The period of systematic slaughter of the bison naturally begins with the first organized efforts in that direction, in a business-like, wholesale way. Although the species had been steadily driven westward for a hundred years by the advancing settlements, and had during all that time been hunted for the meat and robes it yielded, its extermination did not begin in earnest until 1820, or thereabouts. As before stated, various persons had previous to that time made buffalo killing a business in order to sell their skins, but such instances were very exceptional. By that time the bison was totally extinct in all the region lying east of the Mississippi River except a portion of Wisconsin, where it survived until about 1830. In 1820 the first organized buffalo hunting expedition on a grand scale was made from the Red River settlement, Manitoba, in which five hundred and forty carts proceeded to the range. Previous to that time the buffaloes were found near enough to the settlements around Fort Garry that every settler could hunt independently; but as the herds were driven farther and farther away, it required an organized effort and a long journey to reach them.

The American Fur Company established trading posts along the Missouri River, one at the mouth of the Teton River and another at the mouth of the Yellowstone. In 1826 a post was established at the eastern base of the Rocky Mountains, at the head of the Arkansas River, and in 1832 another was located in a corresponding situation at the head of the South Fork of the Platte, close to where Denver now stands. Both the latter were on what was then the western border of the buffalo range. Elsewhere throughout the buffalo country there were numerous other posts, always situated as near as possible to the best hunting ground, and at the same time where they would be most accessible to the hunters, both white and Native American.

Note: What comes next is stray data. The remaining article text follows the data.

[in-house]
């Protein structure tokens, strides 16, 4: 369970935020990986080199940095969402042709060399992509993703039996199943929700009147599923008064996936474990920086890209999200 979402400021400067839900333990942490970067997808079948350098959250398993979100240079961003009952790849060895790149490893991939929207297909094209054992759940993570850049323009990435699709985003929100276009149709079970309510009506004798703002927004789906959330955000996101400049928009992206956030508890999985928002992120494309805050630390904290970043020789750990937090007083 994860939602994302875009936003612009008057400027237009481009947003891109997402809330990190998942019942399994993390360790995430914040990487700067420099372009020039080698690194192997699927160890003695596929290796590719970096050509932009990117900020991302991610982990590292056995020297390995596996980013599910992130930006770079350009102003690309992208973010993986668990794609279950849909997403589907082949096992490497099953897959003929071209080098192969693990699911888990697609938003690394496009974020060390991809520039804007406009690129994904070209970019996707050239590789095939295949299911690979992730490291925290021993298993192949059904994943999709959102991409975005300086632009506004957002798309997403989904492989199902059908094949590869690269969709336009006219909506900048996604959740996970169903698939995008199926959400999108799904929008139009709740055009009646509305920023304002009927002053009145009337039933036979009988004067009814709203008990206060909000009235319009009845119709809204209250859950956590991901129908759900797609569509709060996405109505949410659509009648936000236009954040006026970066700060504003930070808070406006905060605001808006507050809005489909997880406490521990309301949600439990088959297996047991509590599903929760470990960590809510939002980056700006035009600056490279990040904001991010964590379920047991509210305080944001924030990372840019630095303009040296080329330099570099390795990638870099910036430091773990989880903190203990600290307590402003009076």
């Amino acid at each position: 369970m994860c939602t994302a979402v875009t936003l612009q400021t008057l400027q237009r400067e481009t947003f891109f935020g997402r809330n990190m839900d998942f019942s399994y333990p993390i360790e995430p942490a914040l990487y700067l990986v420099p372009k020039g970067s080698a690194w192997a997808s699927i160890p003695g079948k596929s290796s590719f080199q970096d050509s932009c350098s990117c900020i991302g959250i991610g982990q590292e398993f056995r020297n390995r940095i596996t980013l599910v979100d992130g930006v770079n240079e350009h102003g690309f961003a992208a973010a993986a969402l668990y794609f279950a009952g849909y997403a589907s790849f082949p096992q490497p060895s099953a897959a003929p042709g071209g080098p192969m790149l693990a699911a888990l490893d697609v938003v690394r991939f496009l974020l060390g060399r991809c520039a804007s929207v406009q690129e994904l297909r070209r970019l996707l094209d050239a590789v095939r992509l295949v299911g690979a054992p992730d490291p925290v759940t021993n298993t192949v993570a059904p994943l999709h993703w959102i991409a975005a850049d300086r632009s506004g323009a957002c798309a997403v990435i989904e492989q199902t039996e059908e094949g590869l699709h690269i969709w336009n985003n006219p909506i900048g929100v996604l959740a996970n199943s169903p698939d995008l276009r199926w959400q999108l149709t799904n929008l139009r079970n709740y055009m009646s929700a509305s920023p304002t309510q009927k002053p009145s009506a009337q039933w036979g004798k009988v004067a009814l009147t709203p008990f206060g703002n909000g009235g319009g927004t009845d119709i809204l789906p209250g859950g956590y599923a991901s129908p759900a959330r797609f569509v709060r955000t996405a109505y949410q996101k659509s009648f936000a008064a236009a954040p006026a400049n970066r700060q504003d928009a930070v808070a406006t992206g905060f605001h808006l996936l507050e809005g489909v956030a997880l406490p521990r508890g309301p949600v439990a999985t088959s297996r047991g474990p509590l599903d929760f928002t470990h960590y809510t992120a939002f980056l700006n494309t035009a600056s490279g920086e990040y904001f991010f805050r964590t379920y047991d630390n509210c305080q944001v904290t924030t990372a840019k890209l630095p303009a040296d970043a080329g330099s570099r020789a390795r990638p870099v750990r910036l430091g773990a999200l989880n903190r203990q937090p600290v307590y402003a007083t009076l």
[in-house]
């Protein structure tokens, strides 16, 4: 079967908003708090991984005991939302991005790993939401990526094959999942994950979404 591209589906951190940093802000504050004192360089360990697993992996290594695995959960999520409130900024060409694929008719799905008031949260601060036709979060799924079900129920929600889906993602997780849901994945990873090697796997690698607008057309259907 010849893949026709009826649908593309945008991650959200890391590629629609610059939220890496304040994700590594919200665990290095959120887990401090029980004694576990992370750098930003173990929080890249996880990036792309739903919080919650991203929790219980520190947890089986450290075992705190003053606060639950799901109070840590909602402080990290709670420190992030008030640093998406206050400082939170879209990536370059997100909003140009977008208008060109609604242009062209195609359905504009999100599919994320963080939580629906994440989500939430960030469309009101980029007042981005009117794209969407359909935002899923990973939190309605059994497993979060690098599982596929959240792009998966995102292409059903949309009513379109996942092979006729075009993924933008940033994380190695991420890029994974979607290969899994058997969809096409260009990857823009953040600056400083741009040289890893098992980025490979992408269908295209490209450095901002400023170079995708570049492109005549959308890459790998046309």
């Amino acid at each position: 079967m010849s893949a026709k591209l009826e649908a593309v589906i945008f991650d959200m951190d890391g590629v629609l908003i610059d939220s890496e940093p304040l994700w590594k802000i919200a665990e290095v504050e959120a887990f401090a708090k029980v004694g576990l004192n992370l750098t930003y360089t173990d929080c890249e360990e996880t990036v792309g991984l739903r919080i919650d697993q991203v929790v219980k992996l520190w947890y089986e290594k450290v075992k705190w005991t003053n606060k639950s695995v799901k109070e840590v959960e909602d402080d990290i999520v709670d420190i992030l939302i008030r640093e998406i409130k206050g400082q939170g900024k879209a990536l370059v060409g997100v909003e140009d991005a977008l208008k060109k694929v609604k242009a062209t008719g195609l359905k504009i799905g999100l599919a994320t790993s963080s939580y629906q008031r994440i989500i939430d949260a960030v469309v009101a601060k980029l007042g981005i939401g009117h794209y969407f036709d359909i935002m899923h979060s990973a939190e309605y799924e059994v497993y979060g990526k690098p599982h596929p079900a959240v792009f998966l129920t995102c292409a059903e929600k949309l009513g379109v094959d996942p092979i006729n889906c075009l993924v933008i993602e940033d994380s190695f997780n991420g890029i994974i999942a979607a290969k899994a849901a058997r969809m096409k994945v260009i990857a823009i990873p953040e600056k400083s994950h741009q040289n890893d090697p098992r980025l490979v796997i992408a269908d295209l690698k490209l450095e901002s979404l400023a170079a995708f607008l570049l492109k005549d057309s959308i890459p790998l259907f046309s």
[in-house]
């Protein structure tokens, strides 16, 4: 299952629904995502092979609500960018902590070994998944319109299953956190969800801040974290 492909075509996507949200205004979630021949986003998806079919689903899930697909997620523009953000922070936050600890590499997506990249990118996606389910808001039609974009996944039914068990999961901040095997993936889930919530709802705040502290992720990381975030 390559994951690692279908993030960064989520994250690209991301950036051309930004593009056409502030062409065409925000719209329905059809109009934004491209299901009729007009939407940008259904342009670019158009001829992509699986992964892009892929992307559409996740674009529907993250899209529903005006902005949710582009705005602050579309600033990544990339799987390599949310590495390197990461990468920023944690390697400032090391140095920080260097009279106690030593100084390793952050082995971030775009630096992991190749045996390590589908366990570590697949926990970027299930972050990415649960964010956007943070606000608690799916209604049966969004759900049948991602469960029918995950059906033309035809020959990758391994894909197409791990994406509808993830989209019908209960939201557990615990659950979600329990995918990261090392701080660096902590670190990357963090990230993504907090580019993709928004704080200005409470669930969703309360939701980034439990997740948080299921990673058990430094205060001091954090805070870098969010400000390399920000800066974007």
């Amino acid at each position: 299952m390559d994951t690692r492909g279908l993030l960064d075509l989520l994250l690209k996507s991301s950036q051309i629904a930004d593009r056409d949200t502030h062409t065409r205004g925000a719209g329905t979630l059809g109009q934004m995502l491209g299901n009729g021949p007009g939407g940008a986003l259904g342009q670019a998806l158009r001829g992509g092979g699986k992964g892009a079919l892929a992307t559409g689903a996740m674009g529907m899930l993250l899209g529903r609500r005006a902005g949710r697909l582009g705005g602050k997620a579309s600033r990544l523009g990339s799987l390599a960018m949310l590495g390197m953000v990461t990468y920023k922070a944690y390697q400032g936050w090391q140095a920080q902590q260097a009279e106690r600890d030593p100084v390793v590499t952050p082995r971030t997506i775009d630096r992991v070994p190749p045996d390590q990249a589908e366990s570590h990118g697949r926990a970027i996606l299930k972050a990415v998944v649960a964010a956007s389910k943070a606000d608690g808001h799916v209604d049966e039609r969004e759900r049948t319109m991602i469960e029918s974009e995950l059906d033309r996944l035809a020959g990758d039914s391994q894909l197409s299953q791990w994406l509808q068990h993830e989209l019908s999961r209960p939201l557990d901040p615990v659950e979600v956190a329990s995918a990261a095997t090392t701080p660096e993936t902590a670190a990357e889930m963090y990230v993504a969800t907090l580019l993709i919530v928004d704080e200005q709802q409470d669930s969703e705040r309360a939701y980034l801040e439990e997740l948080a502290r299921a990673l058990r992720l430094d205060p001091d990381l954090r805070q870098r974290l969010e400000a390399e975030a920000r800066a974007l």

The tone of this passage could best be described as __________.

Possible Answers:

retrospective and judgmental 

melancholy and mournful

persuasive and enigmatic

dreamy and wistful 

pioneering and courageous

Correct answer:

retrospective and judgmental 

Explanation:

The author is looking back at the causes of the decline of the buffalo and is therefore “retrospective.” There is also a strong sense of judgement against those who contributed to the destruction of the species, so the word “judgmental” also fits the author's tone. It could be said that the author is "mournful," but this is a part of his judgement rather than his intended tone. For clarification, "pioneering" means adventurous or innovative, "melancholy" means feeling or causing sadness, "wistful" means thoughtful and sad, "enigmatic" means mysterious, and "retrospective" means thinking about the past.